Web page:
Becket, Theatre Royal, Haymarket

Faintly hollow staging, but rippling with energy

Jean Anouilh knew what it was like to live in an occupied country. His experience of France under the Nazis shaped his whole approach to the title character in the 1959 play,
Becket, which is revived now in a clear, fluently staged, if faintly hollow production by John Caird with Jason Britton as a splendidly excitable and jokey Henry II and Dougray Scott cutting a handsome, charismatic and tantalisingly unfathomable figure as the man who is first made Chancellor and then Archbishop of Canterbury.

Jean Anouilh knew what it was like to live in an occupied country. His experience of France under the Nazis shaped his whole approach to the title character in the 1959 play, Becket, which is revived now in a clear, fluently staged, if faintly hollow production by John Caird with Jason Britton as a splendidly excitable and jokey Henry II and Dougray Scott cutting a handsome, charismatic and tantalisingly unfathomable figure as the man who is first made Chancellor and then Archbishop of Canterbury.

The historical Becket was every bit as Norman as Henry but Anouilh's play turns him a bastard of old Saxon stock, thus doubly an outsider and uneasy about his collaboration with the invaders and his close, hawking-and-wenching friendship with the King. His translation to the see of Canterbury has the ironic effect of giving him a new eternal master who transcends "race" and can therefore be served with unequivocal loyalty.

It's a play that never settles into being a straightforward contest between the rival claims of God and Caesar, church and state. Becket's progress towards martyrdom and sainthood is compromised by the mixed motives of a man for whom defending God's honour also comes as a rather convenient solution to personal identity problems and private self-disgust. In his days as a secular pal of the monarch, Dougray Scott's Becket is very good at conveying the emotional unreachability that so goads Henry.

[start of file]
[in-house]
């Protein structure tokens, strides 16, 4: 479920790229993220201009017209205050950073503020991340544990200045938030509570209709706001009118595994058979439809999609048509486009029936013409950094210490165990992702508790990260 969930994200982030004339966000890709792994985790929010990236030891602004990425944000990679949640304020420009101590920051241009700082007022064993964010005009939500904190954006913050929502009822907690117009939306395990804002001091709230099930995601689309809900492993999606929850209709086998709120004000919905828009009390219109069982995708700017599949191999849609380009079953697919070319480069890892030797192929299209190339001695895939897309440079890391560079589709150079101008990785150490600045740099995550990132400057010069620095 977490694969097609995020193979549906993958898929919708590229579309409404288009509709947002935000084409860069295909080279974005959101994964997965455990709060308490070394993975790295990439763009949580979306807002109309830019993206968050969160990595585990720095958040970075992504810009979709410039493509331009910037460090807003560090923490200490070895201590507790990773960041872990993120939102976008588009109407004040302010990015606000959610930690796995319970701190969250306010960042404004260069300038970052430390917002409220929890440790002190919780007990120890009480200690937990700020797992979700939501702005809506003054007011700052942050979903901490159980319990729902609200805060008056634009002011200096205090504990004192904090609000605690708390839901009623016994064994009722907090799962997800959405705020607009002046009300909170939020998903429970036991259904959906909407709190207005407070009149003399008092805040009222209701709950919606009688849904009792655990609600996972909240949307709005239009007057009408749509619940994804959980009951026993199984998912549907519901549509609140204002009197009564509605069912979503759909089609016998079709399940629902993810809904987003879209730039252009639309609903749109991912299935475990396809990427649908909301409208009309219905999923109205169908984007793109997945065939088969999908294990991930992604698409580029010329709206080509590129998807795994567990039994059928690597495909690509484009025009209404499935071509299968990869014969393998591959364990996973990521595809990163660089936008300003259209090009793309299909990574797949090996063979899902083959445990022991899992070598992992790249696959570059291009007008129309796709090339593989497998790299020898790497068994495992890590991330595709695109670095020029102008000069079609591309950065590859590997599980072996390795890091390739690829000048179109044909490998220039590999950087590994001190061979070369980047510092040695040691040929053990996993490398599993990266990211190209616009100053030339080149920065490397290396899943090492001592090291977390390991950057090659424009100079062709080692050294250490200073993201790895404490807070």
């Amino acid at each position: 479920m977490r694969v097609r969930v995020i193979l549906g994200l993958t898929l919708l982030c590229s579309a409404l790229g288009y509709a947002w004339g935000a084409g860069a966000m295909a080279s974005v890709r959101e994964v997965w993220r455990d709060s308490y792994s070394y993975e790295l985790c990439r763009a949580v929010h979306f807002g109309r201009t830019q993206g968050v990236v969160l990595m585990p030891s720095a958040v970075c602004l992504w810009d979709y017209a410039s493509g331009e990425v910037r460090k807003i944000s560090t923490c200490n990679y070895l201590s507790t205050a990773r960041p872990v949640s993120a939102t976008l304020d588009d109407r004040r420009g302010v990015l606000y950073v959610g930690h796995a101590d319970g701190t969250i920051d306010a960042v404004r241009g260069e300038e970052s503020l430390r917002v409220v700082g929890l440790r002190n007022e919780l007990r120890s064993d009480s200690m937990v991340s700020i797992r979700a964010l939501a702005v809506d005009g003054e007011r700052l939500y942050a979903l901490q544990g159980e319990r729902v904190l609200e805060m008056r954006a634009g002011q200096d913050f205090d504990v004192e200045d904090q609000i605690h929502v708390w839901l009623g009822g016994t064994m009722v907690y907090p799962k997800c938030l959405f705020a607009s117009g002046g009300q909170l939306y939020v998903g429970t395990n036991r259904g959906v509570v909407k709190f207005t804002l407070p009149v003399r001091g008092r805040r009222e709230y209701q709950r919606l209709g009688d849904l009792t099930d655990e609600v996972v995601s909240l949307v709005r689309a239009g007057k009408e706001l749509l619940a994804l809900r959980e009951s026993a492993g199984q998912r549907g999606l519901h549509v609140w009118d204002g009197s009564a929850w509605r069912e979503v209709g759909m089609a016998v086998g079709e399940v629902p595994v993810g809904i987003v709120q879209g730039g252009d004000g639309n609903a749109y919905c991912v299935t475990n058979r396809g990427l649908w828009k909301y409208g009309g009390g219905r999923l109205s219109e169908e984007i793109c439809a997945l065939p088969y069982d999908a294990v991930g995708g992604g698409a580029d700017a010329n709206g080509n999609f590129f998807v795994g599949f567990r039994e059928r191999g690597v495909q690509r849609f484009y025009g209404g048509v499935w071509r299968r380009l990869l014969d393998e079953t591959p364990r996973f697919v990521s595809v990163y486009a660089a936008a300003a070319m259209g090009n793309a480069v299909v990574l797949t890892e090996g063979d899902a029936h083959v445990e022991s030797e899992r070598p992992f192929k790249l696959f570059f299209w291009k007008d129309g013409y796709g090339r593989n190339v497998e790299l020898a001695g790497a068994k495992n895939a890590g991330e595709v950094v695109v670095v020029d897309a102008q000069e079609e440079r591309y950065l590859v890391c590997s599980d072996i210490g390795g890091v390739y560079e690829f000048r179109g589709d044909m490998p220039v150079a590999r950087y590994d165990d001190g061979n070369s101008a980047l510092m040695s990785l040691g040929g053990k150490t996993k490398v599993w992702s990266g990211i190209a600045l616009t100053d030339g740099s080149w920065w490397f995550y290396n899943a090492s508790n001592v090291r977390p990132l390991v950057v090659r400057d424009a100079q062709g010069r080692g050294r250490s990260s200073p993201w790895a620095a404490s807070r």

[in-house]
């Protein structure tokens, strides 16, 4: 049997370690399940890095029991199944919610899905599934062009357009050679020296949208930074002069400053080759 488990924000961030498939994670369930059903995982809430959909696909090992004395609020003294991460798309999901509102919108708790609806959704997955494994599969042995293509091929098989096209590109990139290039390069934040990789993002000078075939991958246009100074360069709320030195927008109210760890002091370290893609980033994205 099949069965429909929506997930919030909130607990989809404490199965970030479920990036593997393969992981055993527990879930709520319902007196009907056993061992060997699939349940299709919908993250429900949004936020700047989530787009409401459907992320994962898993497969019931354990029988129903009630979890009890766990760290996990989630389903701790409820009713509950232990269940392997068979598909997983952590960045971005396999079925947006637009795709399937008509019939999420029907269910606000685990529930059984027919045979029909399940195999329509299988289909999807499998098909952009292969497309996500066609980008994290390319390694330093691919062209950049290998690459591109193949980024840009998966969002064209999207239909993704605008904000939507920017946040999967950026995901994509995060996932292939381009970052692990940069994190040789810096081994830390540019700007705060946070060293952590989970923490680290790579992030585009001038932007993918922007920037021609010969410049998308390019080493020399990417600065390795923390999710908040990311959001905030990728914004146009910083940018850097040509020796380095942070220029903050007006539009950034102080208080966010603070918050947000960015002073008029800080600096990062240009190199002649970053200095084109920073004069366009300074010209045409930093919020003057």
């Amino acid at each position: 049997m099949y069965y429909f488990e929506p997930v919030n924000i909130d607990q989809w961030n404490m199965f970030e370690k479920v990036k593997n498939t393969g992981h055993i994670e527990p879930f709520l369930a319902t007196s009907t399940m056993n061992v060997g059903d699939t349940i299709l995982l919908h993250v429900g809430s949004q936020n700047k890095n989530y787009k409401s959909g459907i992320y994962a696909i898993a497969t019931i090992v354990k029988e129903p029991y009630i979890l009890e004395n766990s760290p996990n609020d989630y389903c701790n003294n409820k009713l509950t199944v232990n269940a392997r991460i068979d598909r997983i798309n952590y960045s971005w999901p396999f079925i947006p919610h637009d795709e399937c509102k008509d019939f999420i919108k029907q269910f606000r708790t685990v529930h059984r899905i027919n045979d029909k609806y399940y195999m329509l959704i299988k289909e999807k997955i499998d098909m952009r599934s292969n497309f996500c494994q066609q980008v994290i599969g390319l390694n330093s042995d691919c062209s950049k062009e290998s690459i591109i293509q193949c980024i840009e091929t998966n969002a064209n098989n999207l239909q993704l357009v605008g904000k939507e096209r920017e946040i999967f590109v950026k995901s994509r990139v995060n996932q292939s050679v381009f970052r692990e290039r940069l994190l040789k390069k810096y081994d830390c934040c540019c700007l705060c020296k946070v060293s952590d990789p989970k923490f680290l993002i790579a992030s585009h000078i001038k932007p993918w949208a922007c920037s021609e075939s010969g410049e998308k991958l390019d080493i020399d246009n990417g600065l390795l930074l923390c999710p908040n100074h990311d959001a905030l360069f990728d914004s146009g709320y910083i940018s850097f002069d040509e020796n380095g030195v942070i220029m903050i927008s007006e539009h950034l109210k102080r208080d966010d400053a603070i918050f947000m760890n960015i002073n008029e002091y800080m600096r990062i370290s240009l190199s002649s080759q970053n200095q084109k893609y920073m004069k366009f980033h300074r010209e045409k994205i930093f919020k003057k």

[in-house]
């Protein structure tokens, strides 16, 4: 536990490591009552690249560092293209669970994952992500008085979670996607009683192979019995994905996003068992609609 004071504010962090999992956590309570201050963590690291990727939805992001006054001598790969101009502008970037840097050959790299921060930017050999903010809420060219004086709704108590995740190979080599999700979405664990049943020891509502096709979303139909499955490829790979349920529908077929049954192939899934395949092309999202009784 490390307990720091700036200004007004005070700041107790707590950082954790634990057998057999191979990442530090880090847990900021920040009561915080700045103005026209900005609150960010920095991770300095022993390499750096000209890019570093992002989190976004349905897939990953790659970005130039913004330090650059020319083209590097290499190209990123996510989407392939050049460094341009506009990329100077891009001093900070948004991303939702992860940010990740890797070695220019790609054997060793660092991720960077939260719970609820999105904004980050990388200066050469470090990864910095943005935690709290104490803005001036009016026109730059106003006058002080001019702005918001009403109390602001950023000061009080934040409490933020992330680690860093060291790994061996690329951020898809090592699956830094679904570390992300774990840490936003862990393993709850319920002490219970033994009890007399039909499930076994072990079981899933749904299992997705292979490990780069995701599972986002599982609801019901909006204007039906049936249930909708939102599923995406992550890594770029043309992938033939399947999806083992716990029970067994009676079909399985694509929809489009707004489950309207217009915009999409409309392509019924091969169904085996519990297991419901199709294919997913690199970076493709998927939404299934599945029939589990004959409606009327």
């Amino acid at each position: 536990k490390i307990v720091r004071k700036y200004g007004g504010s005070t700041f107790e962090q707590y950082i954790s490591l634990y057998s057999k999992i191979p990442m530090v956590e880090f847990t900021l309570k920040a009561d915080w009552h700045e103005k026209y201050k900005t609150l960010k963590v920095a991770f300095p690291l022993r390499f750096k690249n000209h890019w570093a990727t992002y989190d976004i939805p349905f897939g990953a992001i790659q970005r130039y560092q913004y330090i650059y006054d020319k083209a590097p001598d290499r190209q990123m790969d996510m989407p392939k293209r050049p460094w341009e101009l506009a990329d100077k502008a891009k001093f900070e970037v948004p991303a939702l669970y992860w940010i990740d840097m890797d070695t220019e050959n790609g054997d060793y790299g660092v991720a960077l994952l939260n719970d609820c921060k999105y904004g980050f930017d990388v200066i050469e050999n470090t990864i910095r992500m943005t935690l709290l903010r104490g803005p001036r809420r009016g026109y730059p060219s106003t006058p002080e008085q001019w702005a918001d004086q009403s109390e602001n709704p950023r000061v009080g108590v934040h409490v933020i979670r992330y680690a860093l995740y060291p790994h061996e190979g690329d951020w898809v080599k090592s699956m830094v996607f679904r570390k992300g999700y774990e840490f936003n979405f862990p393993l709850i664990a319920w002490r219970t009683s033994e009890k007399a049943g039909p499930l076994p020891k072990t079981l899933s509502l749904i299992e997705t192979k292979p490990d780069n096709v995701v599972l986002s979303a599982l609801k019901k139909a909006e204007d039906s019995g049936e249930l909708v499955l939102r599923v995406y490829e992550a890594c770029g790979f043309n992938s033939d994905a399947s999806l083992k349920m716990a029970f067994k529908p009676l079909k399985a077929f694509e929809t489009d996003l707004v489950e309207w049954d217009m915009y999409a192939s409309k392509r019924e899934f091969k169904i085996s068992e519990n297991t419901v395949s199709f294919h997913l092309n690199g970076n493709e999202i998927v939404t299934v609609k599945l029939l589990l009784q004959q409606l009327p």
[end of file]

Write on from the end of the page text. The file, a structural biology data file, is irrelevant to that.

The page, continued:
But as the born-again Saxon Archbishop, he could afford to keep us guessing more about the completeness of Becket's sincerity. For all that this character is conscious that renouncing the world may be just an easy temptation, a bigger question mark could hang over his assumption selfless spirituality.

Henry's response to his troublesome Archbishop is likewise, in Anouilh's account, by no means purely a matter of principle. Instead, as Jasper Britton impressively conveys, it's also partly the wounded, furious pique of a jilted lover. His attraction towards Becket goes beyond mere friendship.

For example, when he insists on taking over his pal's mistress, it's clear that he is punishing Becket for his inability to admit to loving anyone.

In Caird's production, there's a powerful sequence at the end that merges two separate instances: into the mimed assassination of the Archbishop, the naked Henry walks for the flagellation that he subsequently underwent to atone for it. The pair embrace in a symbolic, fictional, out-of-time reconciliation that eerily marries the erotic, the religious and the political, for Henry is then mighty quick to co-opt the dead Becket for his own secular ends.

By no means a great play, nor a great staging (the horseback scenes on huge vaulting horses are a terrible embarrassment). But it's a piece that ripples with unofficial energy.

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